By Patty Mooney
It’s been many years since I have had to stand on the end of Pusheck Road in Bellwood, a suburb of Chicago, waiting for the school bus, and yet I remember one special day as though it were yesterday.
It was the Spring of 1963, and I was attending second grade at St. Simeon’s Elementary School. Every morning my mom would pack up a bagged lunch for me, usually a peanut butter and jelly sandwich with an apple for dessert.
On this particular day when I reached the corner, I set my lunch down on the sidewalk in order to shift my school books to a more comfortable position in my arms (these were pre-backpack times!) By the time the school bus lurched to a halt before me, I had forgotten all about my lunch and stepped aboard, leaving my brown bag behind.
By the time I realized my lunch was missing, we were already pulling in to the school parking lot. I started to cry. The bus driver, whose name I have since forgotten, asked me, “What’s wrong?”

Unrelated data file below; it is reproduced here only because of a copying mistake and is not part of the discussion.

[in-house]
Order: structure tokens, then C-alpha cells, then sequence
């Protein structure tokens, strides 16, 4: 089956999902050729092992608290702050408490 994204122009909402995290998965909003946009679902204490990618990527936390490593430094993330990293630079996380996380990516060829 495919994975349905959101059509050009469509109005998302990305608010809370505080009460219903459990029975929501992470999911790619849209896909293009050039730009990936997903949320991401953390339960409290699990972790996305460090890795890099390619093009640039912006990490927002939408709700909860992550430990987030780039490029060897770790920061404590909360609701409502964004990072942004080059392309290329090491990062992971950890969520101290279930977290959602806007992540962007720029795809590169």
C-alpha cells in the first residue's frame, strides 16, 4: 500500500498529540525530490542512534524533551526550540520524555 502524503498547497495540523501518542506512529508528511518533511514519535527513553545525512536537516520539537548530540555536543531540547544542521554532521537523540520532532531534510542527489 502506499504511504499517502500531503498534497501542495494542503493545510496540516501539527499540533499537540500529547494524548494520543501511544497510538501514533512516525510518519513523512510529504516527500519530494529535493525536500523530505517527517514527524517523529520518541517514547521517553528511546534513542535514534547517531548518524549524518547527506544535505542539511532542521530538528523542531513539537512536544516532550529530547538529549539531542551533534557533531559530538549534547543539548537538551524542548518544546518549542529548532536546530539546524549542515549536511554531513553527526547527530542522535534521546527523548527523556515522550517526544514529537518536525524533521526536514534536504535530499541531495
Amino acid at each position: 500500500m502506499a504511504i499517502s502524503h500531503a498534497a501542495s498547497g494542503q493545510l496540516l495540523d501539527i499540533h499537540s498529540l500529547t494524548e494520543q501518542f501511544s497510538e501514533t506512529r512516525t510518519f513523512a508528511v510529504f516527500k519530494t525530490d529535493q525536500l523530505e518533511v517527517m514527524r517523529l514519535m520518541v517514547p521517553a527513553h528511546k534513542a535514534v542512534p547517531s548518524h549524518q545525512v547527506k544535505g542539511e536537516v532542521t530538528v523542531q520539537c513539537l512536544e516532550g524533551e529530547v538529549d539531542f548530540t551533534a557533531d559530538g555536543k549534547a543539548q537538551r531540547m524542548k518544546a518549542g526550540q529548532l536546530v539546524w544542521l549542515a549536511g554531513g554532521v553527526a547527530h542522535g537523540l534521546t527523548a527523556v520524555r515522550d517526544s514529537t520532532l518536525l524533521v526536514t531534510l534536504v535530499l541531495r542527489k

I spilled my story about having left my lunch back at the bus stop. He patted me on the shoulder and said, “Don’t you worry about a thing.” I wiped my tears with the back of my hand, and looked at him doubtfully. After all, what could he do? The school bell started to jangle and I hurried on to class.
I was involved in coloring in an outline of Lincoln’s head — bright green — when the school secretary arrived at the door of our classroom. She handed the teacher something in a small brown paper sack.
After the secretary departed, the teacher walked over to me carrying the sack. With a note of surprise, she said, “This is for you from the bus driver!” It was not the same bag my mother had sent me off to school with. It was just about time for lunch, and I could not wait to look inside.
To this day, I still remember the wonders that lay inside that special package: a deviled ham salad sandwich, an orange, and two chocolate chip cookies. At the time, I didn’t put two and two together, but later I realized the driver had given me his own lunch. He had seen the angst of a little girl in a plaid uniform, and reacted to save her. He had selflessly shared his affection for deviled ham! For 40 years I have been grateful for his kindness.
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3 thoughts on “The School Bus Driver”
Now THAT made me smile. Thank you!
What a lovely and generous act – thank you for sharing it.
A million dollar lottery win, and a gesture if conceding to someone your place in a long queue, give the same feeling of happiness and gratitude.